Love, love, love… how to foster a closer sibling relationship – What parents can do to help

With February being the month where we celebrate Valentine’s Day, I thought that it would be appropriate to focus on a different type of love which deserves increased celebration and awareness …the relationship and love between siblings. As a mother of two young children, I can understand from a more personal perspective how it is every parents’ dream to see their children connect, play, and talk together. In my practice, several parents come to ask for some professional guidance on how it is that one can support their children in developing a positive relationship from the start. In this blog, I would like to share with you some general tips for parents to consider.

Why is creating a positive sibling bond important?

Research suggests how family plays such a big role in one’s wellbeing and development, from the physical developmental aspects to the emotional and social repertoire. Sibling relationships can be another positive source of safety and security. Knowing that your sibling loves you, is there to listen to you and always has your back may give one more confidence to love oneself and to explore the world around you. Sometimes siblings may find it easier to first open up with one another as they may be more understanding of the social realities that they are facing on a daily basis. Older siblings may sometimes also be seen as role models by their younger counterparts. Research also highlights how, no matter the age, a closer sibling bond is associated with increased empathy, sensitivity and social skills.

    Fostering a positive co-parenting relationship.

    Having a positive co-parenting relationship helps children to feel safer and calmer. Parents can model what a healthy relationship looks like for their children. Children may be less preoccupied about what might be going on in their parents’ relationship, and this frees up more energy for exploration and more positive relational connection seeking. It is very important that parents communicate with each other, and that they send the same message to their children so as to avoid any splitting or loyalty dilemmas. It is not the children’s responsibility to choose between their parents. Both parents are valuable and can have a unique place in their children’s heart and lives.

    Be on the lookout and observe what activities your children enjoy playing together.

    When parents notice what activities their children enjoy playing together, they will be in a better position to offer their children more opportunities for such forms of play. For example, my daughters currently both love unicorns and they engage in a lot of symbolic play, especially when simple props are available, such as cardboard boxes and colours. Giving them the space to play alone and to connect supports their sibling relationship. I also make it a point to praise them when I notice kindness, turn-taking and laughter. Children feed on positive attention, and highlighting the positive behaviour increases the chances of it occurring again. This also helps with helping them to recognize their beautiful qualities and contributes towards the building of a healthy self-esteem.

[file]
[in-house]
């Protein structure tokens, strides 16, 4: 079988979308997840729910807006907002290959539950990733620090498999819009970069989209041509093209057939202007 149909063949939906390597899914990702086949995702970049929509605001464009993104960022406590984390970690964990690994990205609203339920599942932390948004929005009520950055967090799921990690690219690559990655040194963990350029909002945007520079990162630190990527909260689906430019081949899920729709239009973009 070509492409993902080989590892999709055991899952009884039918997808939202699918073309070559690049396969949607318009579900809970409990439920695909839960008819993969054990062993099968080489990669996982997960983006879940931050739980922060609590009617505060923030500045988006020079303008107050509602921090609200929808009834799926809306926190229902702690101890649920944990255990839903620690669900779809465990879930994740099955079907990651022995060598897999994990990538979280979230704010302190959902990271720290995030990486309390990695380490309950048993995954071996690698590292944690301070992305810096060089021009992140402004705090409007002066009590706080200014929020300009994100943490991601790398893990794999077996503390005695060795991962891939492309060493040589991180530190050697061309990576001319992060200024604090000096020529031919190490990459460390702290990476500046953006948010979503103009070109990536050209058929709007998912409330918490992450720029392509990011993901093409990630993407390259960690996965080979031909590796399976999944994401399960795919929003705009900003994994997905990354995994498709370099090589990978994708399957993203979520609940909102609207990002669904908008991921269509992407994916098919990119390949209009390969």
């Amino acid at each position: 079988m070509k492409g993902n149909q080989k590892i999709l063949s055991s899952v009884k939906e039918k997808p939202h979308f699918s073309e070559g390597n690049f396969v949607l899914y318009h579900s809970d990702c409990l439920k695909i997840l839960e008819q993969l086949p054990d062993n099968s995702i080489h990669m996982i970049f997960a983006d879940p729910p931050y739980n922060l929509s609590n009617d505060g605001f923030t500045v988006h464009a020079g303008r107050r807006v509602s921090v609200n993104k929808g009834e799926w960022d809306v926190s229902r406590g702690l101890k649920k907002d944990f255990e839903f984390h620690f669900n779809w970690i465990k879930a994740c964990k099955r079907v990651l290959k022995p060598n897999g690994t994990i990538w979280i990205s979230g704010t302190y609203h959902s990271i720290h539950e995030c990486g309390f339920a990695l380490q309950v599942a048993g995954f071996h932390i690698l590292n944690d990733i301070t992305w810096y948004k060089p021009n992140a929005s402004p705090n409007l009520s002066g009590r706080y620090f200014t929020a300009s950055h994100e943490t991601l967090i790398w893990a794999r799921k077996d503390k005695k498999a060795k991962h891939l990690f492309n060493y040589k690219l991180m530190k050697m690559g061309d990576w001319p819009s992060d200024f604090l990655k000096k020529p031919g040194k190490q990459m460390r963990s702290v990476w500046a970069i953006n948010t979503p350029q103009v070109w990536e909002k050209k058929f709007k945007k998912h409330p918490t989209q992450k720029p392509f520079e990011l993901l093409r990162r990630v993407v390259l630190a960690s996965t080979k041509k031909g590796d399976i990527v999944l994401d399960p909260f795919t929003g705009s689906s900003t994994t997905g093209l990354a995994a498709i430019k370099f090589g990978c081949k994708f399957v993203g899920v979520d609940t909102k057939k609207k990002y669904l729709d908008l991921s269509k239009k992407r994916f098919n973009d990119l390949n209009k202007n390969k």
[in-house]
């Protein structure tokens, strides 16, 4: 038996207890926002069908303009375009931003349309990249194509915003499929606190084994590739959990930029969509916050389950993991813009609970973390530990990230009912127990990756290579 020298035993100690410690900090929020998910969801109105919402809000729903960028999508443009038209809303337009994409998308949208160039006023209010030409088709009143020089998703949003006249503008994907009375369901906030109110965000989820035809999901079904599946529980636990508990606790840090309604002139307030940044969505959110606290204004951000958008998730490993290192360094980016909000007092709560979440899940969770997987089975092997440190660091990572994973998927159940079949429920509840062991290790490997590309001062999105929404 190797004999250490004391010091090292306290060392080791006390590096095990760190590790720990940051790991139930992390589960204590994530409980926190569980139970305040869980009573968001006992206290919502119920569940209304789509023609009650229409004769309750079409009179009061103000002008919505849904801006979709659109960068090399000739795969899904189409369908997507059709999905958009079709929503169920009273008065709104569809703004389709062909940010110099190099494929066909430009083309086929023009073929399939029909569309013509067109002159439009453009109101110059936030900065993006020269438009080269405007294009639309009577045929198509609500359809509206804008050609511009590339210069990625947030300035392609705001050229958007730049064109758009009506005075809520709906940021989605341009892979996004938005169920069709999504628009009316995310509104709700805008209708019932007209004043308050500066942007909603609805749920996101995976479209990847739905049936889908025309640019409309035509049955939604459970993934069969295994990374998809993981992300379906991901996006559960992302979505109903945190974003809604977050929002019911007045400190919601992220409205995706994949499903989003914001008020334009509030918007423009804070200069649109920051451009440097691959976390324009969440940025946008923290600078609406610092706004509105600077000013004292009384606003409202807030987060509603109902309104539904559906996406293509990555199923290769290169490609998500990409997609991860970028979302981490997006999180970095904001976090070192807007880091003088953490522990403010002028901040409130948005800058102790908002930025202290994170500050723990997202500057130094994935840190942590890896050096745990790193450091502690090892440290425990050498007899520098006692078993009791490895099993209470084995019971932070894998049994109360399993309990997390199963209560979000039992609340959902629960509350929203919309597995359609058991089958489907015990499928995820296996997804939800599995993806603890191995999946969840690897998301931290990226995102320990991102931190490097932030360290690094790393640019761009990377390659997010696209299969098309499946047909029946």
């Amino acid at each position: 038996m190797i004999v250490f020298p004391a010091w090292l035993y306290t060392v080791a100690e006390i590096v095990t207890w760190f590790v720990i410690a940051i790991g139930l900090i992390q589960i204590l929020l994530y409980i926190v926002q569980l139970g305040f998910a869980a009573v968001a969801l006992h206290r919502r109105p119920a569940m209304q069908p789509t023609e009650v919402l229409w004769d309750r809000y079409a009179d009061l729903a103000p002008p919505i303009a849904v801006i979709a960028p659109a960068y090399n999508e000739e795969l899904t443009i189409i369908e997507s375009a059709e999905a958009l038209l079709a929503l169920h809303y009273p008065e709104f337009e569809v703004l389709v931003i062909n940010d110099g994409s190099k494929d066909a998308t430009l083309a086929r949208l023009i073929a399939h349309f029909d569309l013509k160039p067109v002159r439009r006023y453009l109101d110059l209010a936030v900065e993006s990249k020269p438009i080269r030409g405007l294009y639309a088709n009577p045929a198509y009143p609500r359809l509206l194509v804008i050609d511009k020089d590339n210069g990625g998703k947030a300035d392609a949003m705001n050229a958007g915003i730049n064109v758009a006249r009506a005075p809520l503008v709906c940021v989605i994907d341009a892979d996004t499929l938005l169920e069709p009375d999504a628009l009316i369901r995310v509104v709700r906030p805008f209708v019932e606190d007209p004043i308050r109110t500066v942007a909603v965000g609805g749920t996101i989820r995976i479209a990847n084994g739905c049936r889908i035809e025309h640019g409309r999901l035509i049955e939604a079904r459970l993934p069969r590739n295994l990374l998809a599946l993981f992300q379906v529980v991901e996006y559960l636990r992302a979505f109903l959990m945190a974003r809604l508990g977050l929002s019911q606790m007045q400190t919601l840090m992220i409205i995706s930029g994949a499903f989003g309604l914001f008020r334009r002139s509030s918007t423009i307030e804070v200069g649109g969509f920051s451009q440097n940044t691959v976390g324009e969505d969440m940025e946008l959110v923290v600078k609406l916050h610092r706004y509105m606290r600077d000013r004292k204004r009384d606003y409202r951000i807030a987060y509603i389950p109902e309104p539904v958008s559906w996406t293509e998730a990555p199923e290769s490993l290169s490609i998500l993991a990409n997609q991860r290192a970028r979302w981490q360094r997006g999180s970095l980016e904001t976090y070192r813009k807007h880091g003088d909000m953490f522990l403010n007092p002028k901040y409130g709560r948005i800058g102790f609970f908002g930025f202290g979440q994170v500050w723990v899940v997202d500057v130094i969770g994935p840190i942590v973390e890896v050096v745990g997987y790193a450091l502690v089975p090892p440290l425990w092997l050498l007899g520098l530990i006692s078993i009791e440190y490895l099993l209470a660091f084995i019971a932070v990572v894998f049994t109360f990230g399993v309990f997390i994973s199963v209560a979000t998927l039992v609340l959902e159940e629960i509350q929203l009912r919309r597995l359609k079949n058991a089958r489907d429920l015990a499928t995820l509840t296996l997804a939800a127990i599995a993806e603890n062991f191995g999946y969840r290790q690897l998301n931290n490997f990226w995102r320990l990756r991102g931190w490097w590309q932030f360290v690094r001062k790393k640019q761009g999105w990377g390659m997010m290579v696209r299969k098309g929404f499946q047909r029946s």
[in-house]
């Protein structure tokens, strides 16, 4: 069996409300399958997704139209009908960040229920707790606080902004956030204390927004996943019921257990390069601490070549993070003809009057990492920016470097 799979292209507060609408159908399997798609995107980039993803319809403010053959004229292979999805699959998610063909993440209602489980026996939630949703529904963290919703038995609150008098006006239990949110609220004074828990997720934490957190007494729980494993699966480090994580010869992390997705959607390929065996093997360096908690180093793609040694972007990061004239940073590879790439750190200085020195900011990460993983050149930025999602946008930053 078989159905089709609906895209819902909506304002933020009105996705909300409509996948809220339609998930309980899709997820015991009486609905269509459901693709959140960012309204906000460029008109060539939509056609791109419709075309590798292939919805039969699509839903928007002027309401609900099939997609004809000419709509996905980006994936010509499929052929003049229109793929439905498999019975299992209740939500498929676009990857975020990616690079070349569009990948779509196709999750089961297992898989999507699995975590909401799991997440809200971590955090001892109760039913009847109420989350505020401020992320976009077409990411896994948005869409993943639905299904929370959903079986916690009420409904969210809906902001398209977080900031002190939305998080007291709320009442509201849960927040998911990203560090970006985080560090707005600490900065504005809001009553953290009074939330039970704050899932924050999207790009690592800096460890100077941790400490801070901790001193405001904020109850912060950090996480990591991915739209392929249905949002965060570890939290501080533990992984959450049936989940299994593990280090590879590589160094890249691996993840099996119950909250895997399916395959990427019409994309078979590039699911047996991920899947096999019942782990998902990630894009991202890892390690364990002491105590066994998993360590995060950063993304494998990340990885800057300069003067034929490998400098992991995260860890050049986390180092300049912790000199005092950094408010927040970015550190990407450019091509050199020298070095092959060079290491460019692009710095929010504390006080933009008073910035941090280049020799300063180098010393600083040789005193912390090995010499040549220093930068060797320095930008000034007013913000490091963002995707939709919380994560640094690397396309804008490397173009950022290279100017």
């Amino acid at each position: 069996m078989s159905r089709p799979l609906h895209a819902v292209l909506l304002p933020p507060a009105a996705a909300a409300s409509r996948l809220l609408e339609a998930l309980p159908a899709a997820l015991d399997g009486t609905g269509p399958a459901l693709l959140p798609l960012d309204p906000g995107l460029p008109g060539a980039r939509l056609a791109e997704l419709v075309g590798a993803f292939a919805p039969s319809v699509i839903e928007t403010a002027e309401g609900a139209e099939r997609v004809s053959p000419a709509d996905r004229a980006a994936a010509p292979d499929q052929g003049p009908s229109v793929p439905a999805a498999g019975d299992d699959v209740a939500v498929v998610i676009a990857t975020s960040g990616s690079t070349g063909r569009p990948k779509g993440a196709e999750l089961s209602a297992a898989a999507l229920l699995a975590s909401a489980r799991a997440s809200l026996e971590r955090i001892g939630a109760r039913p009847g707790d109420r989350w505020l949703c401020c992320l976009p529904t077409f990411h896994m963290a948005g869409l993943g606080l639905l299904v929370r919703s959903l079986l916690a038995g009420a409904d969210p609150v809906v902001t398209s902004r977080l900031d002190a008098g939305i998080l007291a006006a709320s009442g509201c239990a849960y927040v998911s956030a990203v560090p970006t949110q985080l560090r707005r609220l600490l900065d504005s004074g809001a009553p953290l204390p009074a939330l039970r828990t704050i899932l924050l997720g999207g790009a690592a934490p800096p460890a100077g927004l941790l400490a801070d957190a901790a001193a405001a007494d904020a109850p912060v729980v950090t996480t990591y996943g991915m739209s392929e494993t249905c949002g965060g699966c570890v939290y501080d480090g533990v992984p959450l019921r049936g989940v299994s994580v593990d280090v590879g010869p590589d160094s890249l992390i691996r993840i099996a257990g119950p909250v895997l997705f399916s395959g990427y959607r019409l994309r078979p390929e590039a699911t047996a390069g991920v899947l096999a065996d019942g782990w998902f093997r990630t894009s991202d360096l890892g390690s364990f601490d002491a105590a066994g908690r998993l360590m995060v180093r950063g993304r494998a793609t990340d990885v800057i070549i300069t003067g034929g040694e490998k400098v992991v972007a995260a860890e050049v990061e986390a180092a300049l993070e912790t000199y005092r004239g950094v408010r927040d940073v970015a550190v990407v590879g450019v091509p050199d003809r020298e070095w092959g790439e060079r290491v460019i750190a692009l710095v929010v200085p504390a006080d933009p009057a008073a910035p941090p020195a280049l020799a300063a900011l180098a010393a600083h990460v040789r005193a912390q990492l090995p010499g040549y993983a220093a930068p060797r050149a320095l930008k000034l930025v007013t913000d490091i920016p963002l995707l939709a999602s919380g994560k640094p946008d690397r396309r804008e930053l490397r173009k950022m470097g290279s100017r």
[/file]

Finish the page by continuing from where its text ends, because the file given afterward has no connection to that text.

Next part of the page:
Encouraging siblings to engage in activities that require a joint effort is also valuable for fostering a closer relationship. For example, building a tower of blocks together or building a castle with cardboard boxes, painting together on a large piece of paper, baking cookies, and gardening. Siblings are likely to feel a good sense of pride in having created something together and in feeling recognized, as well as praised, by their parents.

    Promoting fun family activities where the siblings are on one team and the parents are on the other team. When siblings have more opportunity to work with each other, rather than against each other, they are more likely to build their connection and to bond together. Parents can for instance create a treasure hunt for siblings to solve together, or give them a project to work on together, such as organising the garage, or washing the car and giving them pocket money and perks for this, which they can use together.

    As a parent, one also needs to tailor supervision as according to the age of the siblings. For very young siblings it is helpful to be in the same room and to share your observations on what is happening when a disagreement arises. It is important to keep in mind that for young children the concept of sharing is alien; alternatively, it is more helpful to introduce them to the concept of turn-taking. You can also discuss with them various simple options of problem solving and help them to reach a compromise. When things get out of hand, giving them space from each other to calm down is pivotal. For example, should one sibling be hurting the other despite your best interventions, it is helpful to momentarily separate them until they are calmer, and then to talk it out together through expressing their emotions in a healthier way. All these are important social skills that will ultimately help them in their lives.